These dispersions may also be used in non-coating applications such as in adhesive, cast thin or thick films, etc.

As noted above it has been found that coatings prepared from the compositions of the present invention have superior consistent fire retardancy combined with high tensile strength. It has also surprisingly been found that textile or fabric saturated with the polyurethane of this invention provides not only flame retardancy but exceptionally good fray resistance and washability without using an external crosslinking agent. When this polyurethane is applied on vinyl as a protective topcoat it surprisingly maintains its color lightfastness.

In order to describe the present invention so that it may be more clearly understood, the following examples are set forth. These examples are set forth primarily for the purpose of illustration, and any specific enumeration of detail contained therein should not be interpreted as a limitation on the concept of this invention.

In evaluating the coatings produced herein, the following standard tests were employed.

The fire retardancy of the coatings was measured in accordance with the AATCC Test Method 34-1969.

Tensile strength was measured in accordance with ASTM D882.

Percent elongation was measured by ASTM D882.

Percent modulus was measured by ASTM D882.

Sward hardness was measured by ASTM D2143.

Heat aging of the coating was measured in accordance with Ford Test Method ESBM8P3A/43.

All components in the compositions are given in parts by weight. In order to more conveniently describe the components utilized in the examples, certain of the components are identified by their trademarks or a representative symbol. The trademarks or symbols used in the examples are identified as follows:

DESMODUR W refers to methylene bis-(4-isocyanatocyclohexane) having a functionality of 2.0 available from Mobay Chemical.

DMPA refers to 2,2-dimethylolpropionic acid.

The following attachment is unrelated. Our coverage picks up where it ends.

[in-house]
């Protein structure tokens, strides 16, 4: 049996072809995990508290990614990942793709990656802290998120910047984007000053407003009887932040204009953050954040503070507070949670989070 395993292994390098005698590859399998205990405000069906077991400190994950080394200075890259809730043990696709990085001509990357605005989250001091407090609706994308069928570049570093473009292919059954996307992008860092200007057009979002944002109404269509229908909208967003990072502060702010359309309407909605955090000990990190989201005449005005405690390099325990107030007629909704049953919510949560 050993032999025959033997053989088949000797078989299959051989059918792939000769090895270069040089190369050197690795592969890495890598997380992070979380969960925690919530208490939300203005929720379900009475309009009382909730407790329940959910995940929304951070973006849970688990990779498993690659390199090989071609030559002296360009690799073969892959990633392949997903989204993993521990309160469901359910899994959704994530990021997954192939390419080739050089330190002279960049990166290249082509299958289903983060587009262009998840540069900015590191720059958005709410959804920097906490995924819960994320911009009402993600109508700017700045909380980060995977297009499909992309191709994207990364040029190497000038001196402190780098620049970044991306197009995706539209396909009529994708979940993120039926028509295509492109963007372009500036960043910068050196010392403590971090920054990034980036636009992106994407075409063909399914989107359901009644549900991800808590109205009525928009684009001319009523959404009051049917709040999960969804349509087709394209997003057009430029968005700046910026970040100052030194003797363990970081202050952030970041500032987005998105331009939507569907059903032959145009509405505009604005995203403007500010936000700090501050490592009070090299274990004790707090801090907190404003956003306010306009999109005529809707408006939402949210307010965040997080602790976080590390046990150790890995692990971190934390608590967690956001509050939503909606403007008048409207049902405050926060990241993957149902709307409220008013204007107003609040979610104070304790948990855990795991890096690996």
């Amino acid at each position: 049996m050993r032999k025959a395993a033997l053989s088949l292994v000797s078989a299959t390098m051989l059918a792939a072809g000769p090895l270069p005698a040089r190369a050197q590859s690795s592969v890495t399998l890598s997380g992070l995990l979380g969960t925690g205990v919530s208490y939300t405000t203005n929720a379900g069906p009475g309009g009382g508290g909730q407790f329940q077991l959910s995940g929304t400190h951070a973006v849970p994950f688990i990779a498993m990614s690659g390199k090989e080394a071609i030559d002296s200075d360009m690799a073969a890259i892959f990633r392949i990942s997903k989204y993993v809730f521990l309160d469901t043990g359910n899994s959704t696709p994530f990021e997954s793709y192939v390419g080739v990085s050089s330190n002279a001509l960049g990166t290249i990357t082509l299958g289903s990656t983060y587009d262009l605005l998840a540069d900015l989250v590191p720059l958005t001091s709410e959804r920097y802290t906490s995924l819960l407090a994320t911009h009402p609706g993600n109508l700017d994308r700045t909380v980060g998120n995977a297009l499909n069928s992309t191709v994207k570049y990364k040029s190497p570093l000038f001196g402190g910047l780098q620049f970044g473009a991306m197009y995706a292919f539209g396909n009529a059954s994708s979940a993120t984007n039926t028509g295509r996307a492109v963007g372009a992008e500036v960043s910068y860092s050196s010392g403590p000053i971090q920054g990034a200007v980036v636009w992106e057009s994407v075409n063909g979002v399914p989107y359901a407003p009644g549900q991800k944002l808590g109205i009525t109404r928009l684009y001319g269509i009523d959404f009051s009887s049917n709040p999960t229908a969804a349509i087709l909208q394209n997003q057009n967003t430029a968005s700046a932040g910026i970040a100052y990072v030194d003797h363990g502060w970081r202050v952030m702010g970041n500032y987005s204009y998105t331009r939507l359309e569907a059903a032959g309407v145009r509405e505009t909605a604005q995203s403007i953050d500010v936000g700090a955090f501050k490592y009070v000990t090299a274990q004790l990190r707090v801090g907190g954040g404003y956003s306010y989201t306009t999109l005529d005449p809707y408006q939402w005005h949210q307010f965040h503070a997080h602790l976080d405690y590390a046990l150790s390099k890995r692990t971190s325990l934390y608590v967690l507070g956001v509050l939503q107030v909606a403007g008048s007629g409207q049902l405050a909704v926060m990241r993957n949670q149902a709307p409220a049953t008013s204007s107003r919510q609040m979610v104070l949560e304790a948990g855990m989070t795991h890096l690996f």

NMP refers to N-methyl-2-pyrrolidone.

TEA refers to triethylamine.

NYACOL A1530 refers to an antimony pentoxide colloidal dispersion available from Nyacol Inc. and having the following properties:

______________________________________Antimony oxide, weight %:               30Approx. particle size, millimicrons:               15pH, 25° C.:  4-6Density, Pounds per Gallon:               11.45Specific Gravity:   1.37Stabilizer (Triethanol Amine),               0.8weight %:Viscosity, Centipoise:               5.0Chemical Nature:    Anionic with negatively               charged colloidal particles______________________________________

Triton X305 refers to a nonionic surfactant from Rohm & Hass.

Drew Y250 refers to a defoamer from Drew Chemical Corp.

KR 1450 refers to thickener available from Permuthane Inc.

Tetrabromo Bisphenol A ethylene oxide ether refers to polyoxyethylene(2) 2,2-bis-(3,5,dibromo-4-hydroxyphenyl)propane having a molecular weight of 643 and hydroxyl value=174 mg KOH/g and is available from Emery Industries Inc. as Emery 9353A.

EXAMPLE 1

An isocyanate-terminated prepolymer was prepared from the following charge:

______________________________________Ingredient            Parts by Weight (g)______________________________________1.6-Hexanediol Carbonate (MW = 1029.4)                 317.9available from Permuthane; Inc. asKM10-1122Tetrabromo bisphenol A ethylene oxide                 99.3etherDMPA                  24.8Desmodur W            233NMP                   225Stannous Octoate      0.1TEA                   20.5______________________________________

The 1,6-hexanediol carbonate, tetrabromo bisphenol A ethylene oxide ether, DMPA. Desmodur W and NMP were charged into a 1 liter 3 neck flask equipped with a thermometer, condenser with drying tube, and stirrer with a 3 inch blade. While stirring the stannous octoate was added and the mixture was slowly heated to 80°-85° C. and maintained at 80°-85° C. for 2 hrs. to form an NCO-terminated prepolymer with an NCO content of 3.70% (theoretical NCO=3.69%). The prepolymer was cooled to 30° C. and then TEA was added and stirred 15 minutes.